IEP Meeting Preparation: Tips for Parents of Special Needs Children
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Going to an Individualized Education Plan or IEP meeting can be one of the most stressful experiences for a special needs parent, but having an IEP is important in order for your child to have a good education.
IEPs are important because it helps set goals up goals and a plan of treatment so that services (SPED, OT, PT, ST) can be provided.
While planning for an IEP meeting can be stressful, one of the best things you can do is be prepared. Being prepared and reviewing the documents for an IEP meeting can help reduce stress, and help you be the best advocate you can be for your child.
The Episcopal Center for Children, a nonprofit, nondenominational school, and treatment program for children contending with emotional challenges put together a list of five ways parents can prepare for their next IEP meeting.
Preparing for Your Next IEP Meeting:
1. Confirm Meeting Attendance.
At least 10 days before an IEP meeting, you should receive a letter of invitation. As soon as possible, RSVP for the meeting in writing.
Inform the school if you will attend the meeting in person or by phone. If you are not available to attend the meeting at all, propose alternative dates and times, even locations.
2. Review the Draft Documents Before the Meeting.
At least 5 business days before the meeting, you should receive drafts of the documents (e.g., IEP, Behavior Intervention Plan, evaluations) to be discussed during the IEP meeting. Take time to review these documents before the meeting.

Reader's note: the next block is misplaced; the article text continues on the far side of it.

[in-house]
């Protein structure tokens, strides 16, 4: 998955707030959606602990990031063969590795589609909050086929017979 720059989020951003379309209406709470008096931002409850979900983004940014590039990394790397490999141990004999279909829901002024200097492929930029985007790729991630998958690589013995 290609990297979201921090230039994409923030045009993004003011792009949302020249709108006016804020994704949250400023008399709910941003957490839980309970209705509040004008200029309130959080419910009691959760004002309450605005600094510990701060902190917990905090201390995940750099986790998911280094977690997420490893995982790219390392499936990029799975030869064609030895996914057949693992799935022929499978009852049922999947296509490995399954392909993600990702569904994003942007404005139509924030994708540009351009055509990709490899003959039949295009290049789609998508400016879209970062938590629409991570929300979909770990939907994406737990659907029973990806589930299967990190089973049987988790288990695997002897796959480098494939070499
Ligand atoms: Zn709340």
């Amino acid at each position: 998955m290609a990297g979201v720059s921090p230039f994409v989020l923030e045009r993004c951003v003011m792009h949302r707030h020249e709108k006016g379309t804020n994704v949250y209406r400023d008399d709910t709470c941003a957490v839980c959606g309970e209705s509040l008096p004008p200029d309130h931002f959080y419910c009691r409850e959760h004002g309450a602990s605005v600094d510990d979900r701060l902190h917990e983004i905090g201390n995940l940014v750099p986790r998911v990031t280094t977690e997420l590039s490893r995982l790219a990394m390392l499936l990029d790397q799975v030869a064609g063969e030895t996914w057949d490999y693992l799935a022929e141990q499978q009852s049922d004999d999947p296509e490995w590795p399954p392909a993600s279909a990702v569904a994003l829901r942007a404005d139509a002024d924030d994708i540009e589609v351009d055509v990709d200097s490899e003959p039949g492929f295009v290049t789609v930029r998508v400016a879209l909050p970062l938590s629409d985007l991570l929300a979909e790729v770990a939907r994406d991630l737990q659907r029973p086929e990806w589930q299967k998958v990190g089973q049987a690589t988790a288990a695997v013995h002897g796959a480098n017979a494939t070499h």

3. Carefully Review Draft Documents and Write Down Your Questions and Notes.
Make sure you understand your child’s diagnosis. Ask for clarification of education or treatment jargon if needed. Goals and objectives should be clear. Make sure you understand start date(s), how long services are offered, and the procedures involved.
If your child is not progressing toward a goal as you had hoped, ask how this will be addressed, or if a goal should be revised. If you want more frequent updates on progress during the school year, you can request additional updates.
If you think something else might help your child, come prepared to discuss it. Write down any proposed changes to the IEP and any information you would like to add.
4. Invite Additional People to the IEP Meeting if You Want Them There and Think They can Contribute.
An IEP meeting takes a “team” approach to helping your child. Take the initiative to invite individuals who have relevant knowledge or expertise regarding your child (such as, family members, coaches, community support workers, social workers, attorneys, advocates, etc.). Let the school team know additional people will attend the meeting.
5. Strive to Build a Healthy Working Relationship with the School, Treatment Providers, and the Entire IEP Team. Developing healthy and professional relationships with the school and treatment providers can help your child.
Be open to discussing issues promptly, directly, honestly and courteously. Ask questions and listen carefully to answers. This will allow you to respond appropriately and avoid misunderstandings.
What about YOU? What are some things you do to prepare for an IEP meeting?